Little children, let us love in truth and action.

Still ashamed, still sick of myself, still vibrating with insecurity and regret and comparative failures but one morning I sat up in bed and looked around and realized that I couldn't see much of the floor. Clean clothes and dirty clothes, mine and theirs, tossed in heaps. My groggy head absorbed this and then imagined the other bedroom, the teeny tiny hallway, the kids' room, the stairs, the kitchen, the living room, the woodstove, the dining room, all littered with discarded remnants of play and streaks of red marker and half-eaten croissants and torn books and crumpled pipecleaners and pieces of dust-covered scotch tape and a single pea and it all spills out into my car, knee-deep. Even out to the street, lining the driveway, there's a tangle of weeds taking over, knowing that someone's living here but she's not looking right now, and there's no better place to be, if you're a snarly opportunist. Hey man, let's grow right here because this is the House of a Depressed Person WOOT!

I sat up in bed and looked around and thought Gosh, the house is a mess and I guess I could clean it up, and that's all I thought, just only that.

The cloud had lifted, that chemical cloud that appears and dissipates as randomly as those in the sky, the cumulative effect of pressure and change. It literally poisons the air, doesn't it? It makes all the muscle and slime inside you that should be a healthy pink into a foul sort of grey, like old ground beef, and it makes you stink just the same. Thoughts, heart, flesh. It casts a film over your eyes so that you only ever see, all around you, evidence of how you're not needed, not worthy, at fault, inept, and light years away from fresh pastries and cut flowers because those are way down the unaddressed list after 1) Put That Pea In The Compost, If It Still Qualifies As Compost; 2) Stop Walking Right Past That Crumpled Tim Horton's Wrapper With The Smear Of Mayonnaise On It Because It Really Shouldn't Be On The Couch; and 3) Hey Look! Ants In The Sugar Bowl.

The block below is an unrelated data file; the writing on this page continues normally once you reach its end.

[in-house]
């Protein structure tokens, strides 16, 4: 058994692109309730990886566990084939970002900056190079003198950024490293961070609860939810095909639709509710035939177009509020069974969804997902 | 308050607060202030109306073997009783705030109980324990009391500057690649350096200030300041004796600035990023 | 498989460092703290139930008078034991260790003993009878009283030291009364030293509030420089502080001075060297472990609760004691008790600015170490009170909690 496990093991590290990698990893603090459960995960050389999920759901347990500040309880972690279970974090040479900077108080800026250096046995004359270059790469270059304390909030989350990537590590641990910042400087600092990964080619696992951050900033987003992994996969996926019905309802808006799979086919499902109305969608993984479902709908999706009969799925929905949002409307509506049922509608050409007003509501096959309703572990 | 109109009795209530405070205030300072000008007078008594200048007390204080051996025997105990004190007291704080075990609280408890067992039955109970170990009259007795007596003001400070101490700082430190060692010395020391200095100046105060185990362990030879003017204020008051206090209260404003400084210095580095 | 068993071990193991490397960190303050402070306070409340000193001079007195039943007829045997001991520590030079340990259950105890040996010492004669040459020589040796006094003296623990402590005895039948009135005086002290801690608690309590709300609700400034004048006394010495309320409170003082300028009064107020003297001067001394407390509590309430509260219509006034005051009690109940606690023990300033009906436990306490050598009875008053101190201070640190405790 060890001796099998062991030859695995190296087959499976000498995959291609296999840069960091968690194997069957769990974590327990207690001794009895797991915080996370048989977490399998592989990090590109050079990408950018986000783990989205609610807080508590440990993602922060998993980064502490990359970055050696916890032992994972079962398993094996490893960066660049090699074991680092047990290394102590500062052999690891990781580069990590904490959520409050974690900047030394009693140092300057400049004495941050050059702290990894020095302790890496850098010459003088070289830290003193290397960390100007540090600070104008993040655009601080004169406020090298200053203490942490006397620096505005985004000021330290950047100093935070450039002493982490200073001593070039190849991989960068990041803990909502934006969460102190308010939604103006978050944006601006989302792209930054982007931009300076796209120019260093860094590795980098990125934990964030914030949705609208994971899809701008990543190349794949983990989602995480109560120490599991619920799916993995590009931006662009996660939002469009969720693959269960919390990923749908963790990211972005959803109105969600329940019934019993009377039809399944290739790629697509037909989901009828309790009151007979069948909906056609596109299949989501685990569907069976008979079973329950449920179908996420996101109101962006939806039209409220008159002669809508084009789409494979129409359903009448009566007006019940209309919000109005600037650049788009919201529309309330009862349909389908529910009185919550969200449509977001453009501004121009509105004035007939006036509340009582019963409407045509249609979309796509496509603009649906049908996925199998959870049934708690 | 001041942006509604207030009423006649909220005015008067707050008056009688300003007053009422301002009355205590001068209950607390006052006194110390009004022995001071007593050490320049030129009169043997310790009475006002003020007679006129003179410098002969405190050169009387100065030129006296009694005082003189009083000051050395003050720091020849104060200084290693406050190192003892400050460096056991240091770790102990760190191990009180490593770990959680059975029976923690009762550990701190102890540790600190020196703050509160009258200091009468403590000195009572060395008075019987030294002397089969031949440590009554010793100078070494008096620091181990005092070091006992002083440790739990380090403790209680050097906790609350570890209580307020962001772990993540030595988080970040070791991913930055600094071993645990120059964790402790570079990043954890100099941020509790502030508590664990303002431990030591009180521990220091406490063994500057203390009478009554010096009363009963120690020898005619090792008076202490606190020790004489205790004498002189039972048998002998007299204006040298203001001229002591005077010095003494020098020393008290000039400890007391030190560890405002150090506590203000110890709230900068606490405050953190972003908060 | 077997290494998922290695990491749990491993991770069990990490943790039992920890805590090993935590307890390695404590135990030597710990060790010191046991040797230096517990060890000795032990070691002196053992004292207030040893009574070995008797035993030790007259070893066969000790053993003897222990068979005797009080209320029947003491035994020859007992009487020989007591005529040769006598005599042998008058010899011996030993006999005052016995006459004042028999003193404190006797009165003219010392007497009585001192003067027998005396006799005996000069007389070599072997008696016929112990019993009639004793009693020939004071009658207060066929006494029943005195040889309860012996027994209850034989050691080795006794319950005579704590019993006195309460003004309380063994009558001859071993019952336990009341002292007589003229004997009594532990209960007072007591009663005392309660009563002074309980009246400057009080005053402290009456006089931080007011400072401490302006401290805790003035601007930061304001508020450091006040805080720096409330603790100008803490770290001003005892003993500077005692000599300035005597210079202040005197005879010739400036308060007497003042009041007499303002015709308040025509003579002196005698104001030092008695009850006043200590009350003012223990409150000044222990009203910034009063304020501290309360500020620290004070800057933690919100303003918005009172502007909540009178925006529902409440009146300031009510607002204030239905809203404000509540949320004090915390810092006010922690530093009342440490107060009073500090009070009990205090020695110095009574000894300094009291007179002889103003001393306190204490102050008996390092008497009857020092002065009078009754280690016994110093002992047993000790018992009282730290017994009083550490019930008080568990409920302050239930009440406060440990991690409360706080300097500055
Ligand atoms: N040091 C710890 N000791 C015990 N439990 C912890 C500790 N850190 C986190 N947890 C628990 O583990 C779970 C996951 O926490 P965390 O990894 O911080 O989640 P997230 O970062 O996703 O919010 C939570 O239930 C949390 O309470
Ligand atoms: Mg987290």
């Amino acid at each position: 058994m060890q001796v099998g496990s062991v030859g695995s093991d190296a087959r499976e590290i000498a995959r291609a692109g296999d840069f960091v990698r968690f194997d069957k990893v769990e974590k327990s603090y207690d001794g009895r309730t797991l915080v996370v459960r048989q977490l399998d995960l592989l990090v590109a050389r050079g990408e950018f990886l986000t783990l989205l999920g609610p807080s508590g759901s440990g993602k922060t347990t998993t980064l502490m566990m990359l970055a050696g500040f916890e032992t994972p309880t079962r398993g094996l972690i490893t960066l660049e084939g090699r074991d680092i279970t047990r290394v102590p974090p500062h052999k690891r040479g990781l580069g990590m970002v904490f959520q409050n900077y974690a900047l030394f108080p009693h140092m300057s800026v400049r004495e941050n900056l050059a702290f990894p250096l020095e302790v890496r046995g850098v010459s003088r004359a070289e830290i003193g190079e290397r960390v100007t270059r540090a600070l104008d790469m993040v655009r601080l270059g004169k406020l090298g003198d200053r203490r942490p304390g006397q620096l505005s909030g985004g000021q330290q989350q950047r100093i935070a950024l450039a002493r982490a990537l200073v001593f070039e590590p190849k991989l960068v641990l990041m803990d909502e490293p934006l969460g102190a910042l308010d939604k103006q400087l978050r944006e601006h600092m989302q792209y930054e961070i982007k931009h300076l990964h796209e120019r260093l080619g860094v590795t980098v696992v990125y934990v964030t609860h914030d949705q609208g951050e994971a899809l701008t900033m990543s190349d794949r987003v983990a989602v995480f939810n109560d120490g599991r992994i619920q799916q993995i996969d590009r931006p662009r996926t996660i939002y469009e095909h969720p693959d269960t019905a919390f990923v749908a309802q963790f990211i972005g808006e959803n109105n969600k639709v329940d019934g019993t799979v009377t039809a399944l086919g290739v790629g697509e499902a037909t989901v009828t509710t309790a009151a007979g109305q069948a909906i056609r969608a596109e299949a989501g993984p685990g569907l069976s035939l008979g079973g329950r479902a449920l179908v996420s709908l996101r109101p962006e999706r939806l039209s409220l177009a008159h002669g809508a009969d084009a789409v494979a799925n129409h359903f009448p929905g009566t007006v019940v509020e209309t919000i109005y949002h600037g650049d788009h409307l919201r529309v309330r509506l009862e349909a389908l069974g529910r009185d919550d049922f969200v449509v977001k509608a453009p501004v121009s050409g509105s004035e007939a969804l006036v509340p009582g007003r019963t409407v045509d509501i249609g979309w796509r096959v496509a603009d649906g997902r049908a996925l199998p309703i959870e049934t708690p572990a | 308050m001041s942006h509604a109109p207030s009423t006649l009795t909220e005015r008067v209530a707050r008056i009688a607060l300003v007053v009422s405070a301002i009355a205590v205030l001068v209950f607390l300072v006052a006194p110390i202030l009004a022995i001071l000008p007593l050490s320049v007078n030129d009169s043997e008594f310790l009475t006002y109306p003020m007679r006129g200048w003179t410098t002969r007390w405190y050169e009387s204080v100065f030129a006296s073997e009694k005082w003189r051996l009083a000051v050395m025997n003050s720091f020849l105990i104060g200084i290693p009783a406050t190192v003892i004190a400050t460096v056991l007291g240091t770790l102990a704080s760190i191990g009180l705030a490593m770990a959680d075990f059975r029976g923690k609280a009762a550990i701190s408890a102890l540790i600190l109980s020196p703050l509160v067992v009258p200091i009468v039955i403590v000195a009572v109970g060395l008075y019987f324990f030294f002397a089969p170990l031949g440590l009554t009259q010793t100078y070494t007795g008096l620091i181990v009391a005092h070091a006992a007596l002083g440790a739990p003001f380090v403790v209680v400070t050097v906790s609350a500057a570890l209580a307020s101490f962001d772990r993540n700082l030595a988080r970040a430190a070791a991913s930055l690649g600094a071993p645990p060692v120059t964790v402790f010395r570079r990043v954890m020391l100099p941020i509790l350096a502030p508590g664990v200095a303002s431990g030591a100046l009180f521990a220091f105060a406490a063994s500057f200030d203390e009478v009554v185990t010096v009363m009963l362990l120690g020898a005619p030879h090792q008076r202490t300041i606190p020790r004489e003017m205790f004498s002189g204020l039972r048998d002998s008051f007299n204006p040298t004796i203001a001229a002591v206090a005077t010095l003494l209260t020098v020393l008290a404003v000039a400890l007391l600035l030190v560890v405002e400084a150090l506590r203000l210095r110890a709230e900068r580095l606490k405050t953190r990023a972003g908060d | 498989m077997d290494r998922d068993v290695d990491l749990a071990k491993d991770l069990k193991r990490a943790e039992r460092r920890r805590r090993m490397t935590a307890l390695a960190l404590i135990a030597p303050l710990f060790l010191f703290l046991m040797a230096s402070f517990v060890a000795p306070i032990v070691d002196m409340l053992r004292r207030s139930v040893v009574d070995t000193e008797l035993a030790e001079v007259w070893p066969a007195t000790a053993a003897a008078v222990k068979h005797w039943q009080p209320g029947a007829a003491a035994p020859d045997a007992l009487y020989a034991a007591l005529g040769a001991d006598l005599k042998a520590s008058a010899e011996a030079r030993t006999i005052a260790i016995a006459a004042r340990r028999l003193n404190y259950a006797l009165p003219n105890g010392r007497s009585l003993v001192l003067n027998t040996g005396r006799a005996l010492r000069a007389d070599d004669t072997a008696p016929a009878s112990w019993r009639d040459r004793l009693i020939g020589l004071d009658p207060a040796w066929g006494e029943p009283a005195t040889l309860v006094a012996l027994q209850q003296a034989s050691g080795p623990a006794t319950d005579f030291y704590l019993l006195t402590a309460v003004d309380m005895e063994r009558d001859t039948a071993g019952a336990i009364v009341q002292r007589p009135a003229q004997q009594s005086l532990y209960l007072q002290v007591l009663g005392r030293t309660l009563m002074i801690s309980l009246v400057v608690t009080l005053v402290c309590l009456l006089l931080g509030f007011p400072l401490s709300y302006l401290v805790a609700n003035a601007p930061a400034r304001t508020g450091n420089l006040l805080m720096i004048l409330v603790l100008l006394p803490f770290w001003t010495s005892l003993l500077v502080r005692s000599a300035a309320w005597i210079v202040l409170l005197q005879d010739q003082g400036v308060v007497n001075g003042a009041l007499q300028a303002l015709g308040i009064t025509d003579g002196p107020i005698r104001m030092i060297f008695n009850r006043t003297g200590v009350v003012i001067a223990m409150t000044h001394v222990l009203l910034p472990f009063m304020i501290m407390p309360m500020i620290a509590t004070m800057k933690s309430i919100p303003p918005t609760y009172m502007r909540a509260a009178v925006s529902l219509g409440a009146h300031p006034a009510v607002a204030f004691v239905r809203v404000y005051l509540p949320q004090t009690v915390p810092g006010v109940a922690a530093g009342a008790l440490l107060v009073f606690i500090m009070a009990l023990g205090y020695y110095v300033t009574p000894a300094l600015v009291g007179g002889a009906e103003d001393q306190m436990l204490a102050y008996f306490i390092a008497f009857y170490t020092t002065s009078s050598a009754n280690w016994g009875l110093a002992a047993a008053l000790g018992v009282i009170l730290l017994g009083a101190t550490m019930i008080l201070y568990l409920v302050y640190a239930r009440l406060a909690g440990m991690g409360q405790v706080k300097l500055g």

It got bad. You can see it here, if you scroll, though it's got a bit of a sweet coating on it sometimes. For a solid two years I've tried the patience and exhausted the ears of loved ones and been quite possibly the most self-absorbed, melodramatic twit in all of ancient time. I told the trees to suck it every time I went outside. It got to be a bit of a ritual, a daily meditation on discontent. Shut up, trees, with your stoopid blossoms and your stoopid swishing. Stoopid universe. Suck it, universe. You used to be magic and all you are now is stoopid stoopid stoopid dumb just like me. I spat at everything. I stopped coming here because I didn't want you to think I thought I deserved help. And that made it all worse, not writing.

Then the cloud lifted, entirely without ceremony, just one morning, but it's not like I suddenly leapt up feeling like a blue sky. I just swung my legs around, stood up, and bent over, and started to pick stuff up and put it in drawers. And the stuff I picked up, sniffed, and categorized wasn't evidence of anything. It was just stuff being put away. The house noticed. Oh look, she's awake.

+++ 

I'm going to make a new banner that says KATE'S FANTASTIC DEATH REVELATIONS but I'll keep it lite with blinking Vegas bulbs, like Beetlejuice's purgatory whorehouse.